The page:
Thousands of layoffs in Spanish banks shakeup

The European Commission on Wednesday approved a payment of $48 billion from the eurozone bailout fund to four Spanish banks on the condition that they lay off thousands of employees and close offices in their restructuring.

Some of the biggest job cuts were expected to be made by Bankia, the giant lender whose collapse and request for $23.88 billion of additional capital last May forced Madrid a month later to negotiate a banking bailout of up to $125 billion.

The funds approved Wednesday are part of that negotiated amount and will be disbursed from the European Stability Mechanism, the bailout fund for the eurozone.


Joaquin Almunia, the EU antitrust commissioner, said the approval of the restructuring plans of the four banks — BFA/Bankia, NCG, Catalunya Banc, and Banco de Valencia — was ‘‘a milestone.’’

Get Talking Points in your inbox:
An afternoon recap of the day’s most important business news, delivered weekdays.
Thank you for signing up! Sign up for more newsletters here

Although Madrid could tap into more of the funding to help other troubled banks stay afloat, the government has insisted that it would in any case not need the full amount.

Presenting its restructuring plan on Wednesday, Bankia said it would lay off 6,000 employees, or 28 percent of its workforce, as well as cut its branch network by 39 percent. The bank predicted it would return to profit next year and reach earnings of nearly $2 billion by 2015.

Still, the Madrid government has yet to draw a line under its banking crisis. The next step is expected in December with the creation of a so-called bad bank, in which the government is trying to partner as equity holders with private investors. But the valuation of the bad bank’s assets has in itself proved a thorny issue because of the impact such valuations could have on other real estate assets.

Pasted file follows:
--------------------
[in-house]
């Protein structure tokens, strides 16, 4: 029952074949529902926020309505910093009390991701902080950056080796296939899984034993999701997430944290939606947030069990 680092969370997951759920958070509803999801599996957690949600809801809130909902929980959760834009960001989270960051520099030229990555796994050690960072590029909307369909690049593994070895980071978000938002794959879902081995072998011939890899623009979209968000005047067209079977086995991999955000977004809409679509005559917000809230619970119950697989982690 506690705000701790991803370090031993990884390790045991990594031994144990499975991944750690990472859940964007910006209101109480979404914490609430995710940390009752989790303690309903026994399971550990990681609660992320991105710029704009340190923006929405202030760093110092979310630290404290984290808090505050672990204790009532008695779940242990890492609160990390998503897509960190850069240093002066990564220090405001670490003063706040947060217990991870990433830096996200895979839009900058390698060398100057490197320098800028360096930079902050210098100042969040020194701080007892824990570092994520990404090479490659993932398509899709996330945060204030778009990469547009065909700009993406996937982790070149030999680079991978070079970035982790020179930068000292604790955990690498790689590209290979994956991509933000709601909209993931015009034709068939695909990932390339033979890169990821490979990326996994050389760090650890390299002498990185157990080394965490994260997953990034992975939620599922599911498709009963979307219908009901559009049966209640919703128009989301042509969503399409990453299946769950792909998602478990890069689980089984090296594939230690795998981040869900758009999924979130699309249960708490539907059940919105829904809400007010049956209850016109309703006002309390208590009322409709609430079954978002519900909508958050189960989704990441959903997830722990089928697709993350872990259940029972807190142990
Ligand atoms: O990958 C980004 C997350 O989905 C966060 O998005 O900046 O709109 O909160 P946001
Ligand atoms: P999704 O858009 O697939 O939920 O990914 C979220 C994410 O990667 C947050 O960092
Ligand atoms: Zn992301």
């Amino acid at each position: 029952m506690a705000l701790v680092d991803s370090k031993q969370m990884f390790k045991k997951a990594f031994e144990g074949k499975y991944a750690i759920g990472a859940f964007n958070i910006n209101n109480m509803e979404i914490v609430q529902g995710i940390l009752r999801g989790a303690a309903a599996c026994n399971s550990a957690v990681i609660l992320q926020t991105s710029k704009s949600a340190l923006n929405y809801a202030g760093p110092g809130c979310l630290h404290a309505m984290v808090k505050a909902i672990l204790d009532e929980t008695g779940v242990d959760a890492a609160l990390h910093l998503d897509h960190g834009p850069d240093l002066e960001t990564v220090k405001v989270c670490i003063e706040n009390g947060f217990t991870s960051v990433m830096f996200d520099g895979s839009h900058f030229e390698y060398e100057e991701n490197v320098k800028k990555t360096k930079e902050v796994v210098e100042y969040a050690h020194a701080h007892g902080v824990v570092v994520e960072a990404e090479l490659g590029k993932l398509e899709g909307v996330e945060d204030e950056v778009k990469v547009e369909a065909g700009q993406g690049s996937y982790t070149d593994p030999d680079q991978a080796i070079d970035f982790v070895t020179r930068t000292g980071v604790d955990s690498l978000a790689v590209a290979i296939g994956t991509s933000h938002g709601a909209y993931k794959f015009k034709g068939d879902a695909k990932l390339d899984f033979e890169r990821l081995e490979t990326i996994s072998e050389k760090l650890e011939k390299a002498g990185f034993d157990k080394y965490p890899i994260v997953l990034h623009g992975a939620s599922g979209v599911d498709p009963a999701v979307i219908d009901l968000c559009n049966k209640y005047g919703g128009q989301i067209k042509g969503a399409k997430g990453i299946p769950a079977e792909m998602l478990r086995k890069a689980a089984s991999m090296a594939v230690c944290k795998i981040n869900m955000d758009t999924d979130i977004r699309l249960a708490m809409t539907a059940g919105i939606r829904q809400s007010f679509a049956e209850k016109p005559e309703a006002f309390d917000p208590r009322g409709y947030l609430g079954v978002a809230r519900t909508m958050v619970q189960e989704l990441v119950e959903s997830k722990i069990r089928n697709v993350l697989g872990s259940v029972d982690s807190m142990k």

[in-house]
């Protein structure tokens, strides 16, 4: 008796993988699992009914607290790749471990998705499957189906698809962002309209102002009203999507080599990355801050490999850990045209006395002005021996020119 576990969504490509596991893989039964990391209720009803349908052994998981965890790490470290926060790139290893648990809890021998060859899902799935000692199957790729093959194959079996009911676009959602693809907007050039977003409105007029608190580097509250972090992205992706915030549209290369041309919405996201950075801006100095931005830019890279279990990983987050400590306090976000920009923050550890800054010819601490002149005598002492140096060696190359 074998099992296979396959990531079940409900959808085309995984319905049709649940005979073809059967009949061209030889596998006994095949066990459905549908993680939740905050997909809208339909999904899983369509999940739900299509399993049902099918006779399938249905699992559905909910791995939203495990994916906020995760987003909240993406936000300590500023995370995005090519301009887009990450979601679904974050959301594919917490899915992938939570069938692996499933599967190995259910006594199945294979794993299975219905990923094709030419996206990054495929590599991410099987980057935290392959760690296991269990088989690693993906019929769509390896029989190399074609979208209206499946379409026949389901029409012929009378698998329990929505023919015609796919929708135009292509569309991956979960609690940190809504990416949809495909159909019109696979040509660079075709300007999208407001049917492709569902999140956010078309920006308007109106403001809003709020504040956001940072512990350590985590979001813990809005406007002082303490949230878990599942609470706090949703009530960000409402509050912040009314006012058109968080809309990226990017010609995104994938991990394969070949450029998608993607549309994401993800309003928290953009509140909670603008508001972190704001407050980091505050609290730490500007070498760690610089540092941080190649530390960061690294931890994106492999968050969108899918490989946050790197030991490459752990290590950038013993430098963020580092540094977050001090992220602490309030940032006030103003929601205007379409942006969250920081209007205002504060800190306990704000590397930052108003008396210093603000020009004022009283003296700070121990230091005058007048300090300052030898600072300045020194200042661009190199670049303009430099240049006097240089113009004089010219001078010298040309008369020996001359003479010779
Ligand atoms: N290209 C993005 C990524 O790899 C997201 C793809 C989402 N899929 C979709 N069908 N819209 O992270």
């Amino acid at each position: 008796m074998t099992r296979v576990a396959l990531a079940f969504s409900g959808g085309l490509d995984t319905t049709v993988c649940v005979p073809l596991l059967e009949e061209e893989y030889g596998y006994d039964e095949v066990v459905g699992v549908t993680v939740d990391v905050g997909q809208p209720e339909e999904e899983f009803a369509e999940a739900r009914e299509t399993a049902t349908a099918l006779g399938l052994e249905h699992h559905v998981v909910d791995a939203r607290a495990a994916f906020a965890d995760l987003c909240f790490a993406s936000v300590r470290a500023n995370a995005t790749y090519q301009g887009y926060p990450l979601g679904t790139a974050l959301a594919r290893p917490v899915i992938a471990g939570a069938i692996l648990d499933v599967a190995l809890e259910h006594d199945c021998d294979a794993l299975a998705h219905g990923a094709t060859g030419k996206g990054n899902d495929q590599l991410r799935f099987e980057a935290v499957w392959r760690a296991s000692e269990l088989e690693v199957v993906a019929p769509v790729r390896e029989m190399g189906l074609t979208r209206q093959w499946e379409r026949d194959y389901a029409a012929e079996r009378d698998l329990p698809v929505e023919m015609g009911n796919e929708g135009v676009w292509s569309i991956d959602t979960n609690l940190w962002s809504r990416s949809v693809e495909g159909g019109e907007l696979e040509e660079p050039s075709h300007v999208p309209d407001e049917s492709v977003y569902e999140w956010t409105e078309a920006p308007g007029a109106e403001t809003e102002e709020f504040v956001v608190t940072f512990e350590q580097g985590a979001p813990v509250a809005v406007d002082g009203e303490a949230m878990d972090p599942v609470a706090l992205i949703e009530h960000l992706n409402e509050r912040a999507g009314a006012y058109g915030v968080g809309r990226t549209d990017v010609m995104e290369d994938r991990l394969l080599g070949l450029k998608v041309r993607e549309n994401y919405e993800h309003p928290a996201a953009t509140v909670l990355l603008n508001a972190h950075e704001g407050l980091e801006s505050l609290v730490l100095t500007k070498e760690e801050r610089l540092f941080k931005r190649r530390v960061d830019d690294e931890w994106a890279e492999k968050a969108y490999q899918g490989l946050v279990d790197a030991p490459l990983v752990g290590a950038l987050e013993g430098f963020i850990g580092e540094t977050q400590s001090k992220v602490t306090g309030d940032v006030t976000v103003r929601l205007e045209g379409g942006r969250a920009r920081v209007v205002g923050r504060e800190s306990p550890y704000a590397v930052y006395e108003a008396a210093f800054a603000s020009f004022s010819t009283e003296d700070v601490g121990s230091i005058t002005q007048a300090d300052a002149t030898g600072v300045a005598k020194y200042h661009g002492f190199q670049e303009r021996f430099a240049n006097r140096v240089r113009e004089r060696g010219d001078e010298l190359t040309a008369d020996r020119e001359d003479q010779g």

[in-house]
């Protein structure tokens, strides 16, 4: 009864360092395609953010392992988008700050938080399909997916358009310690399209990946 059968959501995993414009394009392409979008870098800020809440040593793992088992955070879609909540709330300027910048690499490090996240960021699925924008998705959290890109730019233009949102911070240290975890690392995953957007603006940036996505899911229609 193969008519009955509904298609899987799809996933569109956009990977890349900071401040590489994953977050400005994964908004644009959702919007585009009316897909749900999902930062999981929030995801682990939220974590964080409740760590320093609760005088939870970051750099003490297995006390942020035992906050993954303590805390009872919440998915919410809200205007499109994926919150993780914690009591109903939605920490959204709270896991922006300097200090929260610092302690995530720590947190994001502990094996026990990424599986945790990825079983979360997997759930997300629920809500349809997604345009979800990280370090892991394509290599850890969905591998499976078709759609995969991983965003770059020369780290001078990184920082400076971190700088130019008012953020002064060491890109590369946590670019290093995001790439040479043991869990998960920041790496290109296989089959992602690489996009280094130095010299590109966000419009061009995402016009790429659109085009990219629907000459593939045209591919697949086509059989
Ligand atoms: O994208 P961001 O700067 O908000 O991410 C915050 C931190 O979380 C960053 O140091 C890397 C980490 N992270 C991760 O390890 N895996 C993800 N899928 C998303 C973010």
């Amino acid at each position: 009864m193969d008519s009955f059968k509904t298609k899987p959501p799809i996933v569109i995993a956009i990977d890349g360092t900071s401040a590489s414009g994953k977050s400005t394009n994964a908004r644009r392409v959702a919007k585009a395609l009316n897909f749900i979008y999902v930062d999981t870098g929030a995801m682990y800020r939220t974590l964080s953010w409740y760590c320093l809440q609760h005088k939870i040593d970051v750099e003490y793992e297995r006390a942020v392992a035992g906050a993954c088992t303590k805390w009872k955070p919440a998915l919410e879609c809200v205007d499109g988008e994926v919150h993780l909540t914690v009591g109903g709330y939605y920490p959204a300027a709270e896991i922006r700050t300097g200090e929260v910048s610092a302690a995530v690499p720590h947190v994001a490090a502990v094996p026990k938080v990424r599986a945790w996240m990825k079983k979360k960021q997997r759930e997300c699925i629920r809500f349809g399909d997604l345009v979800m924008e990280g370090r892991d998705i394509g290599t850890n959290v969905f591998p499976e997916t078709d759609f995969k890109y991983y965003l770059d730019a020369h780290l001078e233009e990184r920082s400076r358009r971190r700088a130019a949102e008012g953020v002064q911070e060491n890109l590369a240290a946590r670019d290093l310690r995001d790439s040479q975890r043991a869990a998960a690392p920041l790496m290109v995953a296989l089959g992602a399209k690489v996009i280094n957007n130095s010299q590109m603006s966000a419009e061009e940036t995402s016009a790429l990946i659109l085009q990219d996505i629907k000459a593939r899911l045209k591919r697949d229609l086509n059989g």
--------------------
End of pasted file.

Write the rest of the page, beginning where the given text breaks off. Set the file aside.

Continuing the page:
Although the future of the rescued banks is now clearer, ‘‘our banking sector is still in the middle of a road to nowhere,’’ said Juan Ignacio Sanz, a banking professor at Esade business school in Barcelona. He noted that banks had not resumed lending, ‘‘as nobody trusts that Spain’s economy will recover in the near future.’’


“Everybody is just waiting to see how the bad bank can operate, whether it will have any private investors and how it will affect the Spanish real estate market,’’ he said.

The government wants to limit the assets in the bad bank to $116.6 billion. Bankia said Wednesday that it was hoping to transfer bad property loans.

The International Monetary Fund also highlighted the difficulties in setting up the bad bank amid an ongoing correction in the housing market. In a report issued Wednesday about the finance sector in Spain, the fund said future transactions by the bad bank could ‘‘become reference prices for the market, given low turnover in the housing market.’’ After a prolonged recession, the IMF predicted, Spain’s economy would grow 1 percent in 2014.

Meanwhile, Caixabank, one of Spain’s largest institutions, is set to acquire Banco de Valencia, one of the four rescued banks, for a symbolic euro.

Of the four rescued banks, Banco de Valencia was the only one for which the conclusion reached in Brussels was that ‘‘the bank’s viability could not be restored on a stand-alone basis.’’ On the other hand, the commission, which is the executive arm of the European Union, said the other three banks had the potential to rebound once their balance sheets were cleaned. By 2017, the balance sheet of each bank will be reduced by more than 60 percent compared with 2010, the commission forecast.


The conditions set by Brussels are designed to ensure that the bailout does not distort competition in banking sector.